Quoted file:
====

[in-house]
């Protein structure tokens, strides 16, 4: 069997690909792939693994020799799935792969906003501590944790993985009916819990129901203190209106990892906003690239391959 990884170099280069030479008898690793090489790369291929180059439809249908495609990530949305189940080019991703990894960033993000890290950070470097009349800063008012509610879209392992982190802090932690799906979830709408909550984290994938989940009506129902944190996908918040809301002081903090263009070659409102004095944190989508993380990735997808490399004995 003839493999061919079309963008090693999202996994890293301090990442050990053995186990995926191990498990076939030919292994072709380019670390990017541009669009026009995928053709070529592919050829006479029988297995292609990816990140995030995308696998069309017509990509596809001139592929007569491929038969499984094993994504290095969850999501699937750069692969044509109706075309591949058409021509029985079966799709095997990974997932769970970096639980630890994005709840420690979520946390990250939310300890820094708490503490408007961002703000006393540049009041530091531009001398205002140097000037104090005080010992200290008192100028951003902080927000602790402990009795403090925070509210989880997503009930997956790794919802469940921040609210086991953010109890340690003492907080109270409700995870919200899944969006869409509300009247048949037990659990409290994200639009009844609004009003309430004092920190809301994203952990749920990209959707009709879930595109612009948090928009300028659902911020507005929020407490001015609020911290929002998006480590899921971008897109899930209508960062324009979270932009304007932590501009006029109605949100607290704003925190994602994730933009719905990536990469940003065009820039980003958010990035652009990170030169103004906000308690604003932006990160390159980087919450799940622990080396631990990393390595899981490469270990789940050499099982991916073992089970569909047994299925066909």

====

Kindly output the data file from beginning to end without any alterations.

[in-house]
């Protein structure tokens, strides 16, 4: 069997690909792939693994020799799935792969906003501590944790993985009916819990129901203190209106990892906003690239391959 990884170099280069030479008898690793090489790369291929180059439809249908495609990530949305189940080019991703990894960033993000890290950070470097009349800063008012509610879209392992982190802090932690799906979830709408909550984290994938989940009506129902944190996908918040809301002081903090263009070659409102004095944190989508993380990735997808490399004995 003839493999061919079309963008090693999202996994890293301090990442050990053995186990995926191990498990076939030919292994072709380019670390990017541009669009026009995928053709070529592919050829006479029988297995292609990816990140995030995308696998069309017509990509596809001139592929007569491929038969499984094993994504290095969850999501699937750069692969044509109706075309591949058409021509029985079966799709095997990974997932769970970096639980630890994005709840420690979520946390990250939310300890820094708490503490408007961002703000006393540049009041530091531009001398205002140097000037104090005080010992200290008192100028951003902080927000602790402990009795403090925070509210989880997503009930997956790794919802469940921040609210086991953010109890340690003492907080109270409700995870919200899944969006869409509300009247048949037990659990409290994200639009009844609004009003309430004092920190809301994203952990749920990209959707009709879930595109612009948090928009300028659902911020507005929020407490001015609020911290929002998006480590899921971008897109899930209508960062324009979270932009304007932590501009006029109605949100607290704003925190994602994730933009719905990536990469940003065009820039980003958010990035652009990170030169103004906000308690604003932006990160390159980087919450799940622990080396631990990393390595899981490469270990789940050499099982991916073992089970569909047994299925066909």